Strange Coma Experiences / Open Lines

Hosted byRichard Syrett

Strange Coma Experiences / Open Lines

About the show

Journalist Alan Pearce said he never had any intention of writing a book on comas. Then, he told host Richard Syrett (Twitter), Covid happened. He and his wife and co-author Beverly, a former private investigator, were stuck at home. They were also seeing a lot of reports about people on incubators being placed in medically induced comas. Curious, they began looking into it and found that the common practice, which, according to Pearce’s research, has been “an essential tool in critical care for the past 50 years,” was being “massively overused.” But what started as an investigation into the impact of medically induced comas on patients and their recovery turned into something more when they began hearing the stories of what people experienced when in a coma – both the medically induced kind and those caused by accident or illness.

For instance, one of the individuals interviewed in the book, Nick, was placed into a medically induced coma for sepsis that developed from a bout of pneumonia. For the two weeks he was in that coma, Nick, “lived an entire life, minute by minute, with clear consciousness,” Pearce said. This included working a job. Getting married. Raising a family. Even fighting in a war. Eventually, he became unwell and potentially had a heart attack in that other life, but when he woke up in the hospital – surrounded by people who were excited to see him – he was confused. He didn’t recognize them. He wanted to tell them they had the wrong room, but he had been on a ventilator for two weeks and couldn’t speak. Nick was surrounded by his friends, family, and fiancée, but he didn’t recognize any of them, and he longed for the wife and daughter he left behind.

While he did eventually regain his memories of his life before the coma, Pearce said that in many of these cases, those memories are filtered through others. “What often happens is that memory is very, very patchy. So, what they do remember is what they’ve been told, as it were. They don’t have natural memories. They’ve been recreated, as it were, to fill in the blanks.” By contrast, his memories of that other family, his job, and his friends in the mid-century American Midwest are still strong. Nick, in this life, runs a pizza restaurant. In the other life he had a completely different lifestyle. The other Nick was very good with his hands, “a mechanic, a top gardener, and all the rest,” as Pearce described it, and those skills have carried through. Before the coma, Nick was not very handy. Now, he does his own car and home repairs, as well as helping out neighbors.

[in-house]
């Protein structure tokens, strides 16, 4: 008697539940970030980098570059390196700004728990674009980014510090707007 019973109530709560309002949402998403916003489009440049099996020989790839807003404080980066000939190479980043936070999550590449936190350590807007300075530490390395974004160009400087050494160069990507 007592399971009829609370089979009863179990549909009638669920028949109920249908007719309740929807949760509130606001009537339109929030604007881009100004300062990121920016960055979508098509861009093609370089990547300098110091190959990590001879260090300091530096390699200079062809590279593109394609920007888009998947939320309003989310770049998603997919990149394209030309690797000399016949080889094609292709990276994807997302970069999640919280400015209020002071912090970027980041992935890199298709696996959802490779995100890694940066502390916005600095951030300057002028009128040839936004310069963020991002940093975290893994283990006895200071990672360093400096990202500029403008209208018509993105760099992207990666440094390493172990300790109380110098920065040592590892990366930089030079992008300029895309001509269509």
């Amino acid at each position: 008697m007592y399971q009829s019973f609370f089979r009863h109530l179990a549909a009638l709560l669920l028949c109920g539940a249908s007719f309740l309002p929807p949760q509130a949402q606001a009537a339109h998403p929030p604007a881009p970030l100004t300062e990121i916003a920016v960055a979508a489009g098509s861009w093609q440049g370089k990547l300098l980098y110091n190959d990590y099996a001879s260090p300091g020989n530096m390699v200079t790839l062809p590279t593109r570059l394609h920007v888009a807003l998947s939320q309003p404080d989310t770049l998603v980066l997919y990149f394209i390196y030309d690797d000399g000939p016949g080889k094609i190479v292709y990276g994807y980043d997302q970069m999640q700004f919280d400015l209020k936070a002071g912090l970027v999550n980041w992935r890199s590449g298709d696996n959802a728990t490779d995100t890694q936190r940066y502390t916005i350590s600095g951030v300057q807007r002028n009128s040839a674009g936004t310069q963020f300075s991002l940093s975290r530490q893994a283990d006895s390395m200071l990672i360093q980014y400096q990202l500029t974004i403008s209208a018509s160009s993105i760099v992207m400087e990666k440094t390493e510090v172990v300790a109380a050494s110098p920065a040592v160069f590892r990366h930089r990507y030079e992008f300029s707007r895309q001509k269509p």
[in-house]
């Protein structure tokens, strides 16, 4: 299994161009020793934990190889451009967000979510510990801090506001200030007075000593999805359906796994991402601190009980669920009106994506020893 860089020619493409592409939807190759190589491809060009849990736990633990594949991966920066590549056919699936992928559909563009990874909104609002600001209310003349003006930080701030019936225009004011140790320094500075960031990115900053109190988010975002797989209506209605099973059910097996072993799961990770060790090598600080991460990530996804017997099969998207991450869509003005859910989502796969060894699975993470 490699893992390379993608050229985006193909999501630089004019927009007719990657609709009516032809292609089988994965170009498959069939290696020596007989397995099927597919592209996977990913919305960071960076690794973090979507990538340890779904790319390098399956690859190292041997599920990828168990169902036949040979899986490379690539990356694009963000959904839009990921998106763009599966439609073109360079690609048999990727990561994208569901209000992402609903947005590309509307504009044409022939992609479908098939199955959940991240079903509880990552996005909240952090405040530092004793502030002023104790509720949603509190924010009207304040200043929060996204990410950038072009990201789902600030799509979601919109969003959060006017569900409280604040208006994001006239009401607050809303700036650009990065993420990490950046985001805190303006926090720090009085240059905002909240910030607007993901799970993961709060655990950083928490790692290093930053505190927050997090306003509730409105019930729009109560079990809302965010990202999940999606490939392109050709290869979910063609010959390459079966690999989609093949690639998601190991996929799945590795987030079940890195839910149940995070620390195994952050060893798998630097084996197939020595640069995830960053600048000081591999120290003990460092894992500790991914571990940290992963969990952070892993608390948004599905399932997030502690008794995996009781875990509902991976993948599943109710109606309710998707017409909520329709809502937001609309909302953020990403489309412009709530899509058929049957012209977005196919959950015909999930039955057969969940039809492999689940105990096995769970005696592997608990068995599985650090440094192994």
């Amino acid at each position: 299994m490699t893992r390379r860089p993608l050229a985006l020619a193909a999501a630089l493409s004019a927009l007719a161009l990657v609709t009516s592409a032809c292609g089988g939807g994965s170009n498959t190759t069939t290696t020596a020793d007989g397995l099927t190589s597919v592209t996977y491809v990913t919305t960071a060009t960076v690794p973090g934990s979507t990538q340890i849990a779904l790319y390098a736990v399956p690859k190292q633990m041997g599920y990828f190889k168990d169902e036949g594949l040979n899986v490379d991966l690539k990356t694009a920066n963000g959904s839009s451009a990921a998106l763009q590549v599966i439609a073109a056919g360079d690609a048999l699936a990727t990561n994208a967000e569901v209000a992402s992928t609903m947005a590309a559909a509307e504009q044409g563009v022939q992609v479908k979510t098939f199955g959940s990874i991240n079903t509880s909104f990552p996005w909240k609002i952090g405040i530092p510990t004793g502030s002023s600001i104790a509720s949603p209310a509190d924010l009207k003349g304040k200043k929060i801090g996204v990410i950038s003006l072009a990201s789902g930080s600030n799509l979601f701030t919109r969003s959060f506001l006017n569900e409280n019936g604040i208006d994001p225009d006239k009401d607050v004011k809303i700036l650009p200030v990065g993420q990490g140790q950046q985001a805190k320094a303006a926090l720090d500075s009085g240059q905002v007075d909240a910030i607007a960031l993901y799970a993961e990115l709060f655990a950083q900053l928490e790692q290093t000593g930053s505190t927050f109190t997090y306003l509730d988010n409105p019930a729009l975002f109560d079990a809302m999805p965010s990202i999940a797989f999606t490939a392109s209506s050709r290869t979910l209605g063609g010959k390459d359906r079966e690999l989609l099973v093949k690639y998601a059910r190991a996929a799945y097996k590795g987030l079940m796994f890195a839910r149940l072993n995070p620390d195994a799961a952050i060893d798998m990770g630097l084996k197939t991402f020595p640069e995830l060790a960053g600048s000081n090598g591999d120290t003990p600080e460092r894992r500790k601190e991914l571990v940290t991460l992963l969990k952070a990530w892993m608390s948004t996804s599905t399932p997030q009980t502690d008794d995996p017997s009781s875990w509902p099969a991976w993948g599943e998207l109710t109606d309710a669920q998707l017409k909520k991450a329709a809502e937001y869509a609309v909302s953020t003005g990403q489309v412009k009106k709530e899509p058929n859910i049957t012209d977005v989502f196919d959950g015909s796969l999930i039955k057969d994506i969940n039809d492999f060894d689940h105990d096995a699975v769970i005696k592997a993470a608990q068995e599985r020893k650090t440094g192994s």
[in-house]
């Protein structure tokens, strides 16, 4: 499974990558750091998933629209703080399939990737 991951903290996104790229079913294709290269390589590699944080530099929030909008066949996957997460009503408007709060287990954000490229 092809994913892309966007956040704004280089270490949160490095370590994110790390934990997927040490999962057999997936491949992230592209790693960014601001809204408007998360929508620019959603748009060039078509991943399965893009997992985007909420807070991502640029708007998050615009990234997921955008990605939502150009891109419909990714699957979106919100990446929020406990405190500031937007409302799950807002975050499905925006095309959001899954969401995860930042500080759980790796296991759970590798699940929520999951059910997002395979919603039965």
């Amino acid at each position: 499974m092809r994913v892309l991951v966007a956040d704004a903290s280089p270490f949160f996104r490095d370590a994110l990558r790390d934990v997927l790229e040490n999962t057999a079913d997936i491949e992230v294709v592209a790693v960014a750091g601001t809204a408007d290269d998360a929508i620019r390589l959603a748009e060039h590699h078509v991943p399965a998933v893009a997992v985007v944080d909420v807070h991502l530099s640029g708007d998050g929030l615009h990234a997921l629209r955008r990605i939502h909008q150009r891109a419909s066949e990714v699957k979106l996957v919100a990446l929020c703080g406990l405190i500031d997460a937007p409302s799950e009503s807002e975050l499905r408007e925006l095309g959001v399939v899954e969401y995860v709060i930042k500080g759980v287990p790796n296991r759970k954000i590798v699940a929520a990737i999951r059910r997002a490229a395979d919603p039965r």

The old life still has an emotional hold on him, too. “He told me that, in many ways, he had more in that life than he does in this life. He had great friends. He really enjoyed his job. And it’s just unbelievable that he finds himself in this world, having lost another world.” It’s a pattern Pearce found over and over in his work. One man remembered his life as an architect, with a wife and three children, and couldn’t recount the memories without breaking down in tears each time. “Here, he’s in this world, with a wife who he can’t explain to that he’s in love with this other person who, for all intents and purposes, does not exist.”

Other folks interviewed for the book had experiences of lingering near the afterlife, waiting to move on, or a sense of unity with the universe. While still others had nightmarish experiences, including some who continued to experience everything around them without being able to respond or interact.

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In the second half, callers on Open Lines discussed their own experiences under anesthesia, out-of-body experiences, UFO sightings, and more. The first caller related a benevolent entity visiting her while she was ill, after her resignation to death, and how it changed her life. Other callers in that period, inspired by the previous segment, also shared their near-death, out-of-body, and related experiences of going under anesthesia.

Later, callers expressed concerns about the upcoming eclipse, with one concerned about eye damage and another wondering about the direction of the shadows during an eclipse. Another shared his UFO and close encounter experiences.

Bumper Music

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